Imagine waking up after death and living out your old age, until you grew young enough to have a career, and hoped someday to go to college. This is what life might be like in the “mirror” universe, the exact opposite of ours. According to two teams of physicists, our universe may have a twin where time moves backward.

Of course, this is all just theoretical. But the theory answers some fundamental questions physics has been wrestling with for quite some time. One is, if the universe during the Big Bang was made of equal parts matter and antimatter, where’s all the antimatter?

Paul Dirac first proposed antimatter in 1928. Since then, physicists have found a wide range of antiparticles. These are present during high energy collisions in other places in the universe and also within particle accelerators, such as the large hadron collider at CERN.

In a 1964 experiment, which won them the Nobel Prize 16 years later, James Cronin and Val Fitch proved that you cannot have an antimatter universe for the simple reason that the weak nuclear force violates this model. For a while that was that.

Then in 2004, two scientists at Caltech, Professor Sean Carroll and his graduate student Jennifer Chen, revived the mirror universe theory, by trying to address another fundamental physics question, why does time only move in one direction?

Experiments at the HLC at CERN have shown antimatter. But it’s eerily absent in nature. Getty Images.

Through the course of their investigation, they ended up creating a model of the Big Bang which shoots outward in two opposite directions. In our universe, everything is made up of matter, while in the mirror universe, its antimatter.

As time moves forward in one direction in one universe, it moves backward in the other. But from the mirror universe, time would appear to be moving backwards in ours, which begs the question, who is actually in the backwards universe, us or them?   

Generally speaking, when we talk about time, we consider the Second Law of Thermodynamics and in particular, entropy. This is the amount of disorder in a system which will eventually break it down, be it an engine, a computer, a star, or the human body. Entropy grows exponentially until sooner or later, it consumes the entire system. But instead of entropy, Carroll and Chen decided to focus on gravity.

Looking at just 1,000 particles and employing Newtonian physics, they were able to prove that this dual universe theory is possible. Their model even accounts for the weak nuclear force. Two teams of scientists have looked more deeply into this, since.

Physicists have long wondered why the universe only travels in one direction. NASA.

In 2014, one group published their findings in the journal Physical Review Letters. Three scientists collaborated on the project, Julian Barbour of Oxford, Tim Koslowski from the University of New Brunswick, and Flavio Mercati of the Perimeter Institute for Theoretical Physics. They studied a similar, self-contained, 1,000 particle system, based on gravity rather than thermodynamics.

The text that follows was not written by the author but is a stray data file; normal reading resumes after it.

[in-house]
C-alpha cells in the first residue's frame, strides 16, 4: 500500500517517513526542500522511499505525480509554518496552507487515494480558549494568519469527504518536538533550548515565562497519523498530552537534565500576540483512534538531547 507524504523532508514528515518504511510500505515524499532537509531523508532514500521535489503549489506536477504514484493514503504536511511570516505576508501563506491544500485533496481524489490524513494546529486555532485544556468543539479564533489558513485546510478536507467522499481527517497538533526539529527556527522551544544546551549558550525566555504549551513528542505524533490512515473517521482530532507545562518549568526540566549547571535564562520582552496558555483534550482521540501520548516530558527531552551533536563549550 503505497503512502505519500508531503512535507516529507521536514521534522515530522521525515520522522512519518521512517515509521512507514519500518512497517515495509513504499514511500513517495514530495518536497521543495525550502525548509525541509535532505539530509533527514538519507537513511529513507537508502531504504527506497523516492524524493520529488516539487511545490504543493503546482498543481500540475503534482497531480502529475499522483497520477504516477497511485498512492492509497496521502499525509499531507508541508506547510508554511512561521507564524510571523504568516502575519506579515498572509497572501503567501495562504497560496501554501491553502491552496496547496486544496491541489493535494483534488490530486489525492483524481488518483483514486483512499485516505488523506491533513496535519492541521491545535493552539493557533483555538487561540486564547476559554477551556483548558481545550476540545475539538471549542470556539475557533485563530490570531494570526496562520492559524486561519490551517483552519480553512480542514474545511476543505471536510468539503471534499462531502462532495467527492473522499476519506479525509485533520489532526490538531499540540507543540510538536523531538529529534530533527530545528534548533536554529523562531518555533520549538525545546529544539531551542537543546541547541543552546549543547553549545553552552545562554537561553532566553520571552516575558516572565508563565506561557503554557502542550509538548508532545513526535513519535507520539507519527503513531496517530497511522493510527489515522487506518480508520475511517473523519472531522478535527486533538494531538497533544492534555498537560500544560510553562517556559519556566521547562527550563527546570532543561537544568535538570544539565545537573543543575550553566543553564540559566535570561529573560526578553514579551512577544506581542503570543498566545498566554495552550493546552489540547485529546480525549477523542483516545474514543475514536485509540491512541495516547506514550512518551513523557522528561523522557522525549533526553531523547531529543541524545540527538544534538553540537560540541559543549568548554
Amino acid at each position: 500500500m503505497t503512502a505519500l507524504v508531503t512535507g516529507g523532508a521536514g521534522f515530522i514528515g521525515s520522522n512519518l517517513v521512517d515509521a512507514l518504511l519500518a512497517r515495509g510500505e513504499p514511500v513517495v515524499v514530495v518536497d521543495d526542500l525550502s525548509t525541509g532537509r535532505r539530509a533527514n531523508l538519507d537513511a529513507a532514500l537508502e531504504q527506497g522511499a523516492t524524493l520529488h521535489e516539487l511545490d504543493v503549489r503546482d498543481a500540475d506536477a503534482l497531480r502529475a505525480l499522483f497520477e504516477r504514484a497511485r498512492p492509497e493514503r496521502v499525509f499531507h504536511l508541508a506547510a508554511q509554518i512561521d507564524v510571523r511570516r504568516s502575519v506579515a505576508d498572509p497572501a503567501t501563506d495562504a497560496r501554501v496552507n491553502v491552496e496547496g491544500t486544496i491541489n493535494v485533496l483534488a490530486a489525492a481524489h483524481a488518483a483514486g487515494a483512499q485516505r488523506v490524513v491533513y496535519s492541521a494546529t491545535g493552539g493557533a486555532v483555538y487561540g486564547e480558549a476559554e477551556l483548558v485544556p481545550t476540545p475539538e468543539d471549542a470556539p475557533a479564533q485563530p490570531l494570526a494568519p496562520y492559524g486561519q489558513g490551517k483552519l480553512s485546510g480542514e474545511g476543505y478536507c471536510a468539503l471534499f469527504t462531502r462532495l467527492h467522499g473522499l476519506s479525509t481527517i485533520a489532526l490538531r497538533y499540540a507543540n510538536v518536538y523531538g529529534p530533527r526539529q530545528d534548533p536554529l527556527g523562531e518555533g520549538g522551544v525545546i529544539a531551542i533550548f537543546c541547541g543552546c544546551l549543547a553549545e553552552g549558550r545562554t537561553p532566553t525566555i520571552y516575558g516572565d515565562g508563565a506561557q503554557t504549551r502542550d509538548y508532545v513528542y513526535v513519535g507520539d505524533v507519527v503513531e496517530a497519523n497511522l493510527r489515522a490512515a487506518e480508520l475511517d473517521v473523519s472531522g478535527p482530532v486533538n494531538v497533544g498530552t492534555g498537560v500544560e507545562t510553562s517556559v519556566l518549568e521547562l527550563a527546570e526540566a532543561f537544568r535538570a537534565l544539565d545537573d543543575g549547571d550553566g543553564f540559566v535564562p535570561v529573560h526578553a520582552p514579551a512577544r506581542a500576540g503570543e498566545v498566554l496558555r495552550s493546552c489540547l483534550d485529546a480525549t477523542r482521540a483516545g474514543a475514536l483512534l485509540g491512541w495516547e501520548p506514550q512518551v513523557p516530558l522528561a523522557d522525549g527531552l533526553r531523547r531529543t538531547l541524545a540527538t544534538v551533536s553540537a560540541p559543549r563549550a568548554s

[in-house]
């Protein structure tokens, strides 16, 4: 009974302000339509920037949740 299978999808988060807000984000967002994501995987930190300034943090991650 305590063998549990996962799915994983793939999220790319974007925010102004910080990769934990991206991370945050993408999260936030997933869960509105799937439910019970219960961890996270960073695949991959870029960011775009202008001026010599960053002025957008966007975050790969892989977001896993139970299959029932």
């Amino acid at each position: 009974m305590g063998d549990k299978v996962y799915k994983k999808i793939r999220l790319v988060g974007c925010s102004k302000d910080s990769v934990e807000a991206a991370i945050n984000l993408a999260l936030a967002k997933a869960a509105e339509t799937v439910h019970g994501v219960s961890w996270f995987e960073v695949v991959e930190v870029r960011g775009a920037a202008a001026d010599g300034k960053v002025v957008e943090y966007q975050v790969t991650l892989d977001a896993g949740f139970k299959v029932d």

This model showed gravity expanding in two directions, out from what’s been termed the “Janus point,” named after the two-headed Roman god. Here, entropy is how we experience time, as an ever forward motion, known in physics as the “arrow of time.” According to Barbour, if you take time as a natural phenomenon, rather than a pre-existing force, it flows in two different directions, which he contends popped up in their computer model, spontaneously.

As a result, those beings in the mirror cosmos would experience their lives as we do, but subtle differences could cause things to end up radically differently than they do in our epoch. So could you ever step into the mirror universe, should it exist? According to Mercati, no. The two epochs flow out forever from this central point and beings in one universe would never be aware of the other.

Even if there is a mirror universe, you’d never be able to cross the Janus point. Getty Images.

Dr. Carroll has built upon his theory since his groundbreaking announcement. Today, he’s at the California Institute of Technology. Carroll has teamed up with a colleague at MIT, Alan Guth. The model now is more refined, Carroll and Guth claim.

It doesn’t rely on gravity, for one thing. It works based on thermodynamics alone. It even operates smoothly when accounting for particles traveling through infinite space, rather than a self-contained system.

“We call it the two-headed arrow of time,” Guth told New Scientist, “Because the laws of physics are invariant, we see exactly the same thing in the other direction.” In this view, our universe and its mirror, may have been born out of a parent universe.

Their results haven’t been published, yet. One problem is that the model is only proven to work in terms of classical physics. Whether it’ll square with quantum mechanics or even general relativity, no one knows. Yet another issue is that it doesn’t incorporate a fundamental force of the universe, gravity. Researchers aren’t even sure of the exact structure their proposing.

“Instead of having two streams emanating from a river, it could be more like a fountain where you have lots of pairs of springs,” Carroll said. “Or just a whole host of springs flowing out of a fountain in different directions.” Perhaps our epoch is really a part of a much larger multiverse with each separate universe having its own mirror opposite, a fascinating prospect to consider.

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